To go further into making spaghetti squash, I’ve looked for some common problems you guys might have during the preparation of this meal. There seem to be several issues that bother an average person trying to cook spaghetti squash, and I’ve summarized them in the five most common ones, and here’re their best solutions:

1. Spaghetti squash did not come out soft, but overly crunchy.
First of all, spaghetti squash is meant to be slightly crispy but not as much to be described as hard or crude. The common culprit is trying to cook spaghetti squash as a whole. They are too thick, and you basically have them raw in the middle (that’s where the crudeness comes from).

The trick is to cut them in half across the length thus letting the heat go in deeper. There is a way to cook them whole either in an oven or in a microwave.
The difference being that when cooking in the oven you don’t poke holes whereas microwaving requires holes so that the steam can get out. However, no matter the technique, spaghetti squash will come out thicker and harder if you cook them whole.

2. Undercooked spaghetti
If you have already cooked, shredded and prepared your favorite spaghetti squash but it still feels undercooked there are certain things you can do to fix this.

The simplest way to give them a bit more cooking is to microwave them for a minute, give it a bit of a stir, and try them again. Repeat the process if needed.

Another way is to steam your spaghetti squash. Use paper towels to cover the plate completely and set your microwave to a higher setting (not the highest) for approximately two minutes. Check if it has become soft and repeat the process if it feels necessary.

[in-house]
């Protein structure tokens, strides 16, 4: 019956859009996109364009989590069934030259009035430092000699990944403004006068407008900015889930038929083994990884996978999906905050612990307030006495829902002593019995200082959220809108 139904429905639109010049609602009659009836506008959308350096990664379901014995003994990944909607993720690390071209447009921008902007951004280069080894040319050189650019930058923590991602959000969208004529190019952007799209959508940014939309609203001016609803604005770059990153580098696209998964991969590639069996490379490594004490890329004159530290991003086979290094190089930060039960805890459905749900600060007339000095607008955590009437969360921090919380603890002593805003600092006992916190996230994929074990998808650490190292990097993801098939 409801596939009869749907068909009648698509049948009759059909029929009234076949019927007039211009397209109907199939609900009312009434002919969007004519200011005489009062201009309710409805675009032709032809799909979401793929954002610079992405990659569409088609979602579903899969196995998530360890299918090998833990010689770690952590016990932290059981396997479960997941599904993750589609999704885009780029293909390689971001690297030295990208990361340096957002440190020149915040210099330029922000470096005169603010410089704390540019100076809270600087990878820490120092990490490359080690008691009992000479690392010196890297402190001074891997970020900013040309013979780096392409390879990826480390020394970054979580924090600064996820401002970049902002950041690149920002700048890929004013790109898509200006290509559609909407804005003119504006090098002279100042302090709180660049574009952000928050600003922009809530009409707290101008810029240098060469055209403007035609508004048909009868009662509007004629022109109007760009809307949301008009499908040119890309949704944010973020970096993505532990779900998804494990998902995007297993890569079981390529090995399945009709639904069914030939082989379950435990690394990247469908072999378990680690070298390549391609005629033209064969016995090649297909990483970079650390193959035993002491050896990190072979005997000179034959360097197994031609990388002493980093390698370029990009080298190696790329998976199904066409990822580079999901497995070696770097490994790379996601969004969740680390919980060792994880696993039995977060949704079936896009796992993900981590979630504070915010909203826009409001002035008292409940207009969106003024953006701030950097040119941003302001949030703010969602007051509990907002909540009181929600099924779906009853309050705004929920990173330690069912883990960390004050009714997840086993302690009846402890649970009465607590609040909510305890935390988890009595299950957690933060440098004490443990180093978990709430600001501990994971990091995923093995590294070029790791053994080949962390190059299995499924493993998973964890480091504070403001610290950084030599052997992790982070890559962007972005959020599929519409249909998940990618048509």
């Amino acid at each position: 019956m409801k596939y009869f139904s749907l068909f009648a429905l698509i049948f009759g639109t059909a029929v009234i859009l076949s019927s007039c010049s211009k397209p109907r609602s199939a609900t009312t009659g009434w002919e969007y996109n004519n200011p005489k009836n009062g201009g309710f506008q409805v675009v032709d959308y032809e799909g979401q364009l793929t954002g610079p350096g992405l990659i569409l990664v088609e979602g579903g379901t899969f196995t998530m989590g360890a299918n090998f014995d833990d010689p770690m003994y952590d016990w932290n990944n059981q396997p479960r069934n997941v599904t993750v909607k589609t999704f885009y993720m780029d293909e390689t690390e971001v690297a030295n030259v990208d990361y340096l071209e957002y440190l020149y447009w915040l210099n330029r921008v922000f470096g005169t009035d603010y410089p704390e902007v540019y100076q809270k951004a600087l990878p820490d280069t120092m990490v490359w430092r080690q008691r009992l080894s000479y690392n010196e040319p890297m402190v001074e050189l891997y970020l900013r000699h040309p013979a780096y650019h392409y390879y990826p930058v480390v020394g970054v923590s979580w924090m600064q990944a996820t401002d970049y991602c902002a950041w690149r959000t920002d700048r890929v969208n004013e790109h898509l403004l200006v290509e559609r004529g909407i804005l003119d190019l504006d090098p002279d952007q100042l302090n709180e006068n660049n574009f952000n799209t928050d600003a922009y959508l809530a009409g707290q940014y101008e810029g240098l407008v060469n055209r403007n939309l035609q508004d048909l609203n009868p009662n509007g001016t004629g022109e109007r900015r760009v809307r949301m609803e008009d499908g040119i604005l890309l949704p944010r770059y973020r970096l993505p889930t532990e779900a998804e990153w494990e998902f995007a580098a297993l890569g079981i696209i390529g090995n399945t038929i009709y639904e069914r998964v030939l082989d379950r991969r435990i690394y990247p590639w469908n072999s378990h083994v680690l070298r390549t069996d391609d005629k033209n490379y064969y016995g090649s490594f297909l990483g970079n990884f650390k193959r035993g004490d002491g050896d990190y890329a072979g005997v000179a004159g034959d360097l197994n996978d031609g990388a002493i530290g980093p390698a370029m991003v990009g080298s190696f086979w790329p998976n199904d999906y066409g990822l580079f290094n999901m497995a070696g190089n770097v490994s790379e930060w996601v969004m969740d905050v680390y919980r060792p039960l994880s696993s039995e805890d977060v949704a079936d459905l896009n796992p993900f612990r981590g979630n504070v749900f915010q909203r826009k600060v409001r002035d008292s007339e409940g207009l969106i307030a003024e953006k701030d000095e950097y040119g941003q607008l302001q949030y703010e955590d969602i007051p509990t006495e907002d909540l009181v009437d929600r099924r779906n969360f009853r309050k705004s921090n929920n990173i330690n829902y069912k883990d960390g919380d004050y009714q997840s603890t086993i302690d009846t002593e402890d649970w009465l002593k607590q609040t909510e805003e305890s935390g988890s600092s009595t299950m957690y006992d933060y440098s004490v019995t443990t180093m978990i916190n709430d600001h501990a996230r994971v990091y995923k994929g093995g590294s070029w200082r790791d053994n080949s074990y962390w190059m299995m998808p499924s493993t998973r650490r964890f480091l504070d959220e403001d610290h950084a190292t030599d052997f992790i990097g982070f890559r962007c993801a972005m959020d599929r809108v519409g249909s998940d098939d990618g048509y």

3. Spaghetti squash turned up to be mushy
You will notice this problem after you’ve done cooking spaghetti squash and you try to shred it. You won’t be getting the stripes that earned this vegetable the nickname spaghetti, but instead you’ll have a mushy mess that will simply spoil the dish.

The most probable reason is that when you were cooking spaghetti squash (in a pan, dipped in a bit of water), you had the flesh side facing downwards. This caused the meat to overcook, and you’ve got yourself a mushy mess. Remember, flesh side up and you shouldn’t be having this problem.

4. How can I make a spaghetti squash easier to cut?
Spaghetti squash can be tough to cut especially if your knives are not perfect (mainly if you want to cut them lengthwise while it is still raw). Toughness indicates the level of ripeness with tougher ones being a bit green. However, spaghetti squash can be difficult to cut even if it is a perfect specimen.

To make the cutting easier, poke a fork through the skin of the spaghetti squash and microwave it for 5 minutes. It should soften it up so you can easily cut it, just be careful as it can be really hot. You can then proceed to cook it any way you wanted in the first place.

5. Is it okay to reheat spaghetti squash?
Spaghetti squash is perfectly safe to reheat, and in most recipes, the meal does not lose any of its taste or nutrient value.
The safest way is to use a microwave on medium setting. Do not use higher settings as it might start cooking it again and making your spaghetti squash mushy and too soft.

Two minutes should be enough on medium settings, but you will, of course, check for yourself. The goal is not to cook it again, but to bring it back to serving temperature so keep that in mind regarding how hot it needs to be.

1 comment:

Angela Adams said...

My grandmother used to make this dish -- delicious!